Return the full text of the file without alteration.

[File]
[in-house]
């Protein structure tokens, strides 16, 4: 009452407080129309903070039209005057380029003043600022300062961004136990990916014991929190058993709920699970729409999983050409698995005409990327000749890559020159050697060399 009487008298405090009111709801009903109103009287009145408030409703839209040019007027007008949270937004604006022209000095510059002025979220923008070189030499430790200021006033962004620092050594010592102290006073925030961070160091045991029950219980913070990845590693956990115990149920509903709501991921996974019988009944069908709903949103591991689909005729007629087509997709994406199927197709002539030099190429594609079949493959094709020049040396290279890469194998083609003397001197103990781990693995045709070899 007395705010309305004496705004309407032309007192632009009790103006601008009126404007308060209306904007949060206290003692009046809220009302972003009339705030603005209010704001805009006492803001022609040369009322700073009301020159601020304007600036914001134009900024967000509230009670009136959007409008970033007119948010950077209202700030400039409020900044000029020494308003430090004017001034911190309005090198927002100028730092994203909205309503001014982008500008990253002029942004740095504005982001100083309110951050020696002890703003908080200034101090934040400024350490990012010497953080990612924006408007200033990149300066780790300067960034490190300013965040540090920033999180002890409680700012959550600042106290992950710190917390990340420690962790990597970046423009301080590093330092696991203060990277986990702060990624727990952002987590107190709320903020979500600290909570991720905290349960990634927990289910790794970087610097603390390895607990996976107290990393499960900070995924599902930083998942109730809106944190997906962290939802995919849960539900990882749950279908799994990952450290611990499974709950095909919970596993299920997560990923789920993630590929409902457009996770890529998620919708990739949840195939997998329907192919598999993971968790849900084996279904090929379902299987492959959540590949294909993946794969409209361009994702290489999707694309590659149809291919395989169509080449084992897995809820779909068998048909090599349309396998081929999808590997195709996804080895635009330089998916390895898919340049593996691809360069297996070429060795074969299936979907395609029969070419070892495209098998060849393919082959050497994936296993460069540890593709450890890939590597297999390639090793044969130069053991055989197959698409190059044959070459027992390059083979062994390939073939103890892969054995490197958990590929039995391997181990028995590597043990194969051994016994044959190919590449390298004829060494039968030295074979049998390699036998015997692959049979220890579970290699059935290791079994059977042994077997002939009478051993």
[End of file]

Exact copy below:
[in-house]
């Protein structure tokens, strides 16, 4: 009452407080129309903070039209005057380029003043600022300062961004136990990916014991929190058993709920699970729409999983050409698995005409990327000749890559020159050697060399 009487008298405090009111709801009903109103009287009145408030409703839209040019007027007008949270937004604006022209000095510059002025979220923008070189030499430790200021006033962004620092050594010592102290006073925030961070160091045991029950219980913070990845590693956990115990149920509903709501991921996974019988009944069908709903949103591991689909005729007629087509997709994406199927197709002539030099190429594609079949493959094709020049040396290279890469194998083609003397001197103990781990693995045709070899 007395705010309305004496705004309407032309007192632009009790103006601008009126404007308060209306904007949060206290003692009046809220009302972003009339705030603005209010704001805009006492803001022609040369009322700073009301020159601020304007600036914001134009900024967000509230009670009136959007409008970033007119948010950077209202700030400039409020900044000029020494308003430090004017001034911190309005090198927002100028730092994203909205309503001014982008500008990253002029942004740095504005982001100083309110951050020696002890703003908080200034101090934040400024350490990012010497953080990612924006408007200033990149300066780790300067960034490190300013965040540090920033999180002890409680700012959550600042106290992950710190917390990340420690962790990597970046423009301080590093330092696991203060990277986990702060990624727990952002987590107190709320903020979500600290909570991720905290349960990634927990289910790794970087610097603390390895607990996976107290990393499960900070995924599902930083998942109730809106944190997906962290939802995919849960539900990882749950279908799994990952450290611990499974709950095909919970596993299920997560990923789920993630590929409902457009996770890529998620919708990739949840195939997998329907192919598999993971968790849900084996279904090929379902299987492959959540590949294909993946794969409209361009994702290489999707694309590659149809291919395989169509080449084992897995809820779909068998048909090599349309396998081929999808590997195709996804080895635009330089998916390895898919340049593996691809360069297996070429060795074969299936979907395609029969070419070892495209098998060849393919082959050497994936296993460069540890593709450890890939590597297999390639090793044969130069053991055989197959698409190059044959070459027992390059083979062994390939073939103890892969054995490197958990590929039995391997181990028995590597043990194969051994016994044959190919590449390298004829060494039968030295074979049998390699036998015997692959049979220890579970290699059935290791079994059977042994077997002939009478051993």